||Gesture in Multiparty Interaction
Sociolinguistics in Deaf Communities, Volume 24
“Shaw presses us, as sociolinguists, to think of co-speech and talk as symbiotic, mutually elaborating dimensions of the same thing: language.”
—Language in Society 50 (2021)
“I am quite optimistic about the perspective on embodied discourse that Shaw provides in Gesture in Multiparty Interaction ... Shaw’s approach, which moves beyond the gesture-sign dichotomy to instead focus on the functions of composite utterances in situated discourse, presents a compelling and encouraging solution for integrating these two fields in a theoretically satisfying way. Along the way, Shaw’s detailed analysis of instances of naturalistic discourse, though challenging to condense into bite-sized portions for the purposes of writing a review, richly illustrate these complex theoretical notions, making them accessible to new audiences.”
—Sign Languages & Linguistics 23:1 (2020)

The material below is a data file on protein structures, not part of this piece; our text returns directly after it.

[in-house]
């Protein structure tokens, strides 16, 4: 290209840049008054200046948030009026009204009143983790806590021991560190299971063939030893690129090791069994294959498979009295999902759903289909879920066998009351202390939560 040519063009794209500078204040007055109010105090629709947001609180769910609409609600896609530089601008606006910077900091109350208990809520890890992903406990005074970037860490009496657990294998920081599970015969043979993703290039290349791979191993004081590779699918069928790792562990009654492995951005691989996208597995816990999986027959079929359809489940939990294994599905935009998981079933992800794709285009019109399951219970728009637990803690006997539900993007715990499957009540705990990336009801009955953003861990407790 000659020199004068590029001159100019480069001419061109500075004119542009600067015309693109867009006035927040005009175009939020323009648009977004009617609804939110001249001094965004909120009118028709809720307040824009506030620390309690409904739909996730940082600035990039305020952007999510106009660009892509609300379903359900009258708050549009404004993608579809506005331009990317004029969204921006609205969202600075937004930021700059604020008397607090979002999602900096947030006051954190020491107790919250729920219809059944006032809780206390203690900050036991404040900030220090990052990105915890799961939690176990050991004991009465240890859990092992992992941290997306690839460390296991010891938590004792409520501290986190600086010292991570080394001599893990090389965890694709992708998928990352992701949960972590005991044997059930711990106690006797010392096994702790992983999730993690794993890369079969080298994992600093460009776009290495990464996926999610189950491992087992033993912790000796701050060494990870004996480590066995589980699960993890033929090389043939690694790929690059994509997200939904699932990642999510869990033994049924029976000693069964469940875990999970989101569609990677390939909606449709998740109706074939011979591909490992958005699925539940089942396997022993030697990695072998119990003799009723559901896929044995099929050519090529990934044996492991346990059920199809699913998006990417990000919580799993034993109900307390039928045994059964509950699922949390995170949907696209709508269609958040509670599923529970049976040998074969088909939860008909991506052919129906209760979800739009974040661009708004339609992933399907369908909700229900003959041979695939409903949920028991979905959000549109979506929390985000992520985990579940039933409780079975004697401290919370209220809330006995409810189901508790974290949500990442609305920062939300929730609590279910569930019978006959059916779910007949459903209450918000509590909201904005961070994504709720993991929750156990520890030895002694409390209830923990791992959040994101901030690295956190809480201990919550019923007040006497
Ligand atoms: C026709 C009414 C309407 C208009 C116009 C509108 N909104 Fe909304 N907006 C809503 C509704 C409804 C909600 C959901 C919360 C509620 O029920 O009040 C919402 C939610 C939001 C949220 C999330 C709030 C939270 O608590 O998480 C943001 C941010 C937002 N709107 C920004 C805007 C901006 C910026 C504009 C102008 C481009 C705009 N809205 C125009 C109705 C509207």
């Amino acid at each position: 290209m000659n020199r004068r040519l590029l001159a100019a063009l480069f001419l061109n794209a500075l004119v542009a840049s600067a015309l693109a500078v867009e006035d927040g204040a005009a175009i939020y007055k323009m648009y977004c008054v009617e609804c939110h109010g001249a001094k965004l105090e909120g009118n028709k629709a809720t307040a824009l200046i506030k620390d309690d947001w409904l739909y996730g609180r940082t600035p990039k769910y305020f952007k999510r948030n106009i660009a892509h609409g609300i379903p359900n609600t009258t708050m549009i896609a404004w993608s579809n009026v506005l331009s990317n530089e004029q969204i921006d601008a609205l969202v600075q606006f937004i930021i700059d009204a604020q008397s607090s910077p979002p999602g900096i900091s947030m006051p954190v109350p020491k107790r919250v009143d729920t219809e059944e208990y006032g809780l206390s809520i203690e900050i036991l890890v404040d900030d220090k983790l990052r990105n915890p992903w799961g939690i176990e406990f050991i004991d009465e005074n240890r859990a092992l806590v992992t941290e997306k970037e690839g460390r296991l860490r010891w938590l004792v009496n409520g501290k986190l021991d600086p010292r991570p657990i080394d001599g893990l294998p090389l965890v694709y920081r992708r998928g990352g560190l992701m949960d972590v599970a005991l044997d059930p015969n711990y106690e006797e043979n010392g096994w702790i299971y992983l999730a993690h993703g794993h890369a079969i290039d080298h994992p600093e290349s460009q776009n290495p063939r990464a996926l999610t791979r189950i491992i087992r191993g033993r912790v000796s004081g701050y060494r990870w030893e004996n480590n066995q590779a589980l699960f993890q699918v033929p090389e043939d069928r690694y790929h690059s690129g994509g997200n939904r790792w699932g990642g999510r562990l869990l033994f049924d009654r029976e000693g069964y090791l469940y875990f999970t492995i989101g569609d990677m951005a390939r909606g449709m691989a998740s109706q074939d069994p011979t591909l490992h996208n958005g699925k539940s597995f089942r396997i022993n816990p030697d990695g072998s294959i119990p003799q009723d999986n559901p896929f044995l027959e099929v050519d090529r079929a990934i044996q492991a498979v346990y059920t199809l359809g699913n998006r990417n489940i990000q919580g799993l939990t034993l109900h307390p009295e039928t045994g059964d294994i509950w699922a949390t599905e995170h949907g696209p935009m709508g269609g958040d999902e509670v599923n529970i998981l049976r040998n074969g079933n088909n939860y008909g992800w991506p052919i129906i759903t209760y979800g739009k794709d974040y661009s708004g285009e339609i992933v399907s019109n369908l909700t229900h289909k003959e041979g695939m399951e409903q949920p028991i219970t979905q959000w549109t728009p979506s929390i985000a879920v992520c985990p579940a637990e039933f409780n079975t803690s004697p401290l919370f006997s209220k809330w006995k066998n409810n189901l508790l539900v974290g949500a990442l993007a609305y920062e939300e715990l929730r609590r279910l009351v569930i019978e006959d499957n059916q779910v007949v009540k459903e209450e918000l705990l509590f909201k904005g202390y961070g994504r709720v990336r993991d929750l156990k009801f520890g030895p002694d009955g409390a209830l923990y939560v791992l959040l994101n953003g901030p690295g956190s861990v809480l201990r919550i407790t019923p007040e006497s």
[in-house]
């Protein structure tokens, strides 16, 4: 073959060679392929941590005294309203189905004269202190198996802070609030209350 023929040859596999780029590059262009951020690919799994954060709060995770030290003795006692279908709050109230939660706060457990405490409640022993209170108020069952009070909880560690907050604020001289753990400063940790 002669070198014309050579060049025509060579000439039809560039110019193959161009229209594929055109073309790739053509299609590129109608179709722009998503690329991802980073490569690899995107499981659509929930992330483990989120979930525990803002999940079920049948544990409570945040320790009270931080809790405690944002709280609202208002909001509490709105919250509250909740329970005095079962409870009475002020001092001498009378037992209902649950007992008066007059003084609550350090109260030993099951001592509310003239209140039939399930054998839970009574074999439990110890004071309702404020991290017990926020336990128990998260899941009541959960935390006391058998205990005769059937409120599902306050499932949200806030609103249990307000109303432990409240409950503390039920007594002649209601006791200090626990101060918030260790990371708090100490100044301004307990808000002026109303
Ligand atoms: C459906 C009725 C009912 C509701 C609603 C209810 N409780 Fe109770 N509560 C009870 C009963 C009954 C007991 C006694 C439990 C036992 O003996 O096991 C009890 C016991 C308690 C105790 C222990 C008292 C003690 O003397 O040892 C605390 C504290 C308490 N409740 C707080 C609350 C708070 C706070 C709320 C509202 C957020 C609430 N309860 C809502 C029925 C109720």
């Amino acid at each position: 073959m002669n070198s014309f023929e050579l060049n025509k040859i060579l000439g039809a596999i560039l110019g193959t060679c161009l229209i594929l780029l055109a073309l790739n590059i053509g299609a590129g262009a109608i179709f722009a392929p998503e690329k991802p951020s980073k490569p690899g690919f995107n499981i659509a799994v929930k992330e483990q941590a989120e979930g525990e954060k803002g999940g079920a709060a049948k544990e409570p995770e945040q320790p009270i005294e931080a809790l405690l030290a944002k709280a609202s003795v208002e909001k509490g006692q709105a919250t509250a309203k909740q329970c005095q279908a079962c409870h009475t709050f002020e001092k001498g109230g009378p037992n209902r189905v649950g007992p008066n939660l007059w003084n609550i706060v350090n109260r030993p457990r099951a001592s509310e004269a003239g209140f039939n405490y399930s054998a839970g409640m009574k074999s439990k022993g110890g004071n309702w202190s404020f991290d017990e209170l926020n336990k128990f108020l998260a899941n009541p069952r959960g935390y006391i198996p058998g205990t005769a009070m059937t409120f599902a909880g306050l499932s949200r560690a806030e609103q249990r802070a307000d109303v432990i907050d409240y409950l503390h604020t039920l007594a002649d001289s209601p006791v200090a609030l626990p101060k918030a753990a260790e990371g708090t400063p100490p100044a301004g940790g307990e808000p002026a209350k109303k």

Gesture in Multiparty Interaction confronts the competing views that exist regarding gesture’s relationship to language. In this work, Emily Shaw examines embodied discourses in American Sign Language and spoken English and seeks to establish connections between sign language and co-speech gesture. By bringing the two modalities together, Shaw illuminates the similarities between certain phenomena and presents a unified analysis of embodied discourse that more clearly captures gesture’s connection to language as a whole.
Shaw filmed Deaf and hearing participants playing a gesture-based game as part of a social game night. Their interactions were then studied using discourse analysis to see whether and how Deaf and hearing people craft discourses through the use of their bodies. This volume examines gesture, not just for its iconic, imagistic qualities, but also as an interactive resource in signed and spoken discourse. In addition, Shaw addresses the key theoretical barriers that prevent a full accounting of gesture’s interface with signed and spoken language. Her study pushes further the notion that language is fundamentally embodied.
Emily Shaw is an assistant professor in the Department of Interpretation and Translation at Gallaudet University. She is also a nationally certified ASL–English interpreter.